In final action of year, Senate OKs debt ceiling hike

The short-term $290 billion increase will allow the government to do business past Jan. 1, according to the Treasury Department.

In its last vote of 2009, the Senate early last Thursday approved a short-term increase in the federal debt ceiling that the Treasury Department said is necessary to allow the federal government to do business past Jan. 1.

But, under the deal that allowed quick passage on Christmas Eve, Republicans eager to use the issue to bash Democrats over current levels of federal spending will get a chance to debate the debt ceiling issue when the Senate reconvenes next month.

The legislation passed on Dec. 24 raises the debt ceiling by $290 billion to $12.39 trillion, a step approved by the House before that chamber adjourned for the year last week. Democrats initially had hoped to pass a larger debt increase to take the issue off the table for 2010, but were forced to retreat on those plans.

The Senate action on the debt ceiling, which was approved on a 60-39 largely party-line vote, came immediately after final passage of Democrats' healthcare overhaul bill. Both were set up under the same unanimous consent agreement that ended a session that had the Senate working nearly every day since Thanksgiving, culminating in the rare Christmas Eve vote. On the debt ceiling vote, there were two defections from the otherwise partisan vote: Sen. Evan Bayh, D-Ind., one of his party's leading deficit "hawks" voted against the increase, while Sen. George Voinovich, R-Ohio, voted for it.

The deal on the debt limit allowed senators to head home while preserving Republicans' opportunity to debate the debt limit increase before President Obama's State of the Union speech next month.

Senate Democratic leaders had threatened to hold a nearly unprecedented session between Christmas and New Year's to pass the debt increase if Republicans did not agree to a quick vote.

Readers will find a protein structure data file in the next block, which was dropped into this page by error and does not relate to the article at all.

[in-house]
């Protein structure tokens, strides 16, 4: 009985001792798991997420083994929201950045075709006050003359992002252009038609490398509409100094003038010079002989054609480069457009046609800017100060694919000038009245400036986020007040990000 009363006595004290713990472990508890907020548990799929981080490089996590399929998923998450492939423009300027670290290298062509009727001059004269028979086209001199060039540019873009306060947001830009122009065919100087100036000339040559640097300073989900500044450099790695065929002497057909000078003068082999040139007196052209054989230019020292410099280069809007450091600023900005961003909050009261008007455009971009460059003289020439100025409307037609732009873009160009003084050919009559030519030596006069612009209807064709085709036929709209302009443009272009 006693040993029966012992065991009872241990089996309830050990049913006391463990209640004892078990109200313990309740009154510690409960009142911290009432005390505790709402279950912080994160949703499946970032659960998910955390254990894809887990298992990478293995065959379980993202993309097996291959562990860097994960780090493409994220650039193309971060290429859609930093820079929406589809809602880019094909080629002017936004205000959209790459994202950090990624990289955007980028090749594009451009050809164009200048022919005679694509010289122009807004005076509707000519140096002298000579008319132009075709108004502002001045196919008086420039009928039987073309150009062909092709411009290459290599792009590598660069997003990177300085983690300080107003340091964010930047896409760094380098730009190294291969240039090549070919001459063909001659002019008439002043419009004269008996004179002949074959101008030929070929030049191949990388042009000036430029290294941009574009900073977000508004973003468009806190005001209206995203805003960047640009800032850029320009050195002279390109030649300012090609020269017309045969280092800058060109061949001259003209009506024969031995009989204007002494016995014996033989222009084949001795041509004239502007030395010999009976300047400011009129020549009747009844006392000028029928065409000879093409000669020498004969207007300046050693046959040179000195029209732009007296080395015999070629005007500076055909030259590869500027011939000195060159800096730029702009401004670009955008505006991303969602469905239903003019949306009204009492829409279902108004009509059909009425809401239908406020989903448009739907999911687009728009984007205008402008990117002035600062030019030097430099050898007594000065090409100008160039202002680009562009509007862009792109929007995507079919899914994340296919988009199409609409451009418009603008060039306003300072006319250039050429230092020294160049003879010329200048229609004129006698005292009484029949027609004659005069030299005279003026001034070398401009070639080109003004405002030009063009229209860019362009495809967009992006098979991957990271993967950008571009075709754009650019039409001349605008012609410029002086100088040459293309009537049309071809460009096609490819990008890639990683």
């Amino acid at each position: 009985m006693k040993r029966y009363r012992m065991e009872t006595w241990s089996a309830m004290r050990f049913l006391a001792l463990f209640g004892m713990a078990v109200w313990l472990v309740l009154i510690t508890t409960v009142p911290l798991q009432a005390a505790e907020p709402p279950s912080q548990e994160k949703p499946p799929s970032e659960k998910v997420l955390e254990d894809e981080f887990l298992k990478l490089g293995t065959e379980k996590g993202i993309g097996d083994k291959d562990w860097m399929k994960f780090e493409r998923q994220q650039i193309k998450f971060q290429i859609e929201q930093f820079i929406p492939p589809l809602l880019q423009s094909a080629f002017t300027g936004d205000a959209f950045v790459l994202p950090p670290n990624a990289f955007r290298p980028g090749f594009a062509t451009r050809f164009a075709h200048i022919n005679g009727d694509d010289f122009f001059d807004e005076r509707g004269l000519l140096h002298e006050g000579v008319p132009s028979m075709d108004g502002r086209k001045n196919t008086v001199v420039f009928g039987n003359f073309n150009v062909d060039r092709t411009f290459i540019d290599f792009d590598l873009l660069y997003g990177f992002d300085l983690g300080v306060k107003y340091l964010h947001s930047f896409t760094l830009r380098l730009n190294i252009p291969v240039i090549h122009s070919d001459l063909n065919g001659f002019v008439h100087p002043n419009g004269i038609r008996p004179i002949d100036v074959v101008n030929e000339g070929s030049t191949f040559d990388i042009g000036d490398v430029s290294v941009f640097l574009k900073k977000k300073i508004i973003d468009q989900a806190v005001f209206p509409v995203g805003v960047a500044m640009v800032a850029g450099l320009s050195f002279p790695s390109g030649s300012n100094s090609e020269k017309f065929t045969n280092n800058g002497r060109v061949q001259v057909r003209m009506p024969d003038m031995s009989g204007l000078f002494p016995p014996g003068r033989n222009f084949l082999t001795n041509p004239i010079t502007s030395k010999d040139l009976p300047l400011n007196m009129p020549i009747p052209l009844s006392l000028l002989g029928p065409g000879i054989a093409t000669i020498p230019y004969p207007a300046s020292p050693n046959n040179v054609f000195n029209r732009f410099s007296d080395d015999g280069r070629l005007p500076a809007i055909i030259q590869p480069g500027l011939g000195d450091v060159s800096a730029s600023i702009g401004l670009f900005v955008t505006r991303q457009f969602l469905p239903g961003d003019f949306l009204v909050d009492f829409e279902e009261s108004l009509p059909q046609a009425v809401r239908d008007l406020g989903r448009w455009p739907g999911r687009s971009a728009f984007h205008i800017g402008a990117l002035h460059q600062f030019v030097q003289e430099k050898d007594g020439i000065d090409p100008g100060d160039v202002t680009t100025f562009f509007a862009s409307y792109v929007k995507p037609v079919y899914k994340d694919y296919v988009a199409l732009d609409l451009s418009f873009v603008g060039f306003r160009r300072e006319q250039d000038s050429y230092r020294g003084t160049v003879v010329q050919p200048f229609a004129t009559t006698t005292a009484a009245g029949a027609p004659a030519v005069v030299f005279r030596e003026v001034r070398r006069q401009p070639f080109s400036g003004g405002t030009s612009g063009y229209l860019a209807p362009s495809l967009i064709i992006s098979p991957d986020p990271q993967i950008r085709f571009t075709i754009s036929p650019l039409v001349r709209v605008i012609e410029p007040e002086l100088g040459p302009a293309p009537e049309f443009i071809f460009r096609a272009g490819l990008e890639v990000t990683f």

The agreement sets up a Jan. 20 vote on a longer term debt limit expansion, which would raise the ceiling to about $13 trillion. It would include votes on several Republican amendments on that date, as well as related Democratic amendments. The amendments will need 60 votes to pass.

The most closely watched may be an amendment offered by Senate Budget Chairman Kent Conrad, D-N.D., and ranking member Judd Gregg, R-N.H., creating a special commission to recommend binding steps to reduce entitlement spending.

Another amendment to be offered by Sen. John Thune, R-S.D., would end the Troubled Asset Relief Program and require TARP money repaid by financial institutions to be used to lower the debt.

Republican senators have been pushing for a vote on a version of that amendment for months -- and claim Senate Majority Leader Harry Reid, D-Nev., previously blocked a vote out of concern that it would pass. Republicans believe that even if Democrats defeat the amendment, it will be a difficult vote for many members due to the unpopularity of the TARP program.

Budget Committee Republicans expect the debt ceiling will have to be increased again later in 2010, a politically tough step in an election year.